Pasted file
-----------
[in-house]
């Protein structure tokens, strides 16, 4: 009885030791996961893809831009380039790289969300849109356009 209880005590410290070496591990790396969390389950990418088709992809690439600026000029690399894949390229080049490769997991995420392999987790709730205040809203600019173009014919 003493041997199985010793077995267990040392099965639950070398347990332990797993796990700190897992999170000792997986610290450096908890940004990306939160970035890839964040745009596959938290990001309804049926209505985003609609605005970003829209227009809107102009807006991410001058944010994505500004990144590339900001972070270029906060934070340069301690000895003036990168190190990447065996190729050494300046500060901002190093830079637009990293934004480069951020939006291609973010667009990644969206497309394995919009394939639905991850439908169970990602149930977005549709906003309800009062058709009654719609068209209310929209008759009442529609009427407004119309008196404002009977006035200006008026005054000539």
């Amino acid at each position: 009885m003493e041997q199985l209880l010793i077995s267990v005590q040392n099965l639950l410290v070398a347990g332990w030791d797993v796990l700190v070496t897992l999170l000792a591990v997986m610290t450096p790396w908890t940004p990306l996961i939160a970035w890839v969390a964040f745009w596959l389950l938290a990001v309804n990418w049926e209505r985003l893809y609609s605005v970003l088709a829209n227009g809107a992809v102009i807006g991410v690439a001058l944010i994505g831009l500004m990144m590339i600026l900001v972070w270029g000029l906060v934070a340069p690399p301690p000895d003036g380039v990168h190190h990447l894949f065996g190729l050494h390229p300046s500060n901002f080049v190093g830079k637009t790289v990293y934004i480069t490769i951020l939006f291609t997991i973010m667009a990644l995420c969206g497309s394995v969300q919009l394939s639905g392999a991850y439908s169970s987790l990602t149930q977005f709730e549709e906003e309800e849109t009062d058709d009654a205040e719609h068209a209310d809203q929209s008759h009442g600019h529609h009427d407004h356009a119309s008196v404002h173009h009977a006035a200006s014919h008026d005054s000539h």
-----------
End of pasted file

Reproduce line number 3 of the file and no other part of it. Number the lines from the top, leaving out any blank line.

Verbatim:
């Amino acid at each position: 009885m003493e041997q199985l209880l010793i077995s267990v005590q040392n099965l639950l410290v070398a347990g332990w030791d797993v796990l700190v070496t897992l999170l000792a591990v997986m610290t450096p790396w908890t940004p990306l996961i939160a970035w890839v969390a964040f745009w596959l389950l938290a990001v309804n990418w049926e209505r985003l893809y609609s605005v970003l088709a829209n227009g809107a992809v102009i807006g991410v690439a001058l944010i994505g831009l500004m990144m590339i600026l900001v972070w270029g000029l906060v934070a340069p690399p301690p000895d003036g380039v990168h190190h990447l894949f065996g190729l050494h390229p300046s500060n901002f080049v190093g830079k637009t790289v990293y934004i480069t490769i951020l939006f291609t997991i973010m667009a990644l995420c969206g497309s394995v969300q919009l394939s639905g392999a991850y439908s169970s987790l990602t149930q977005f709730e549709e906003e309800e849109t009062d058709d009654a205040e719609h068209a209310d809203q929209s008759h009442g600019h529609h009427d407004h356009a119309s008196v404002h173009h009977a006035a200006s014919h008026d005054s000539h």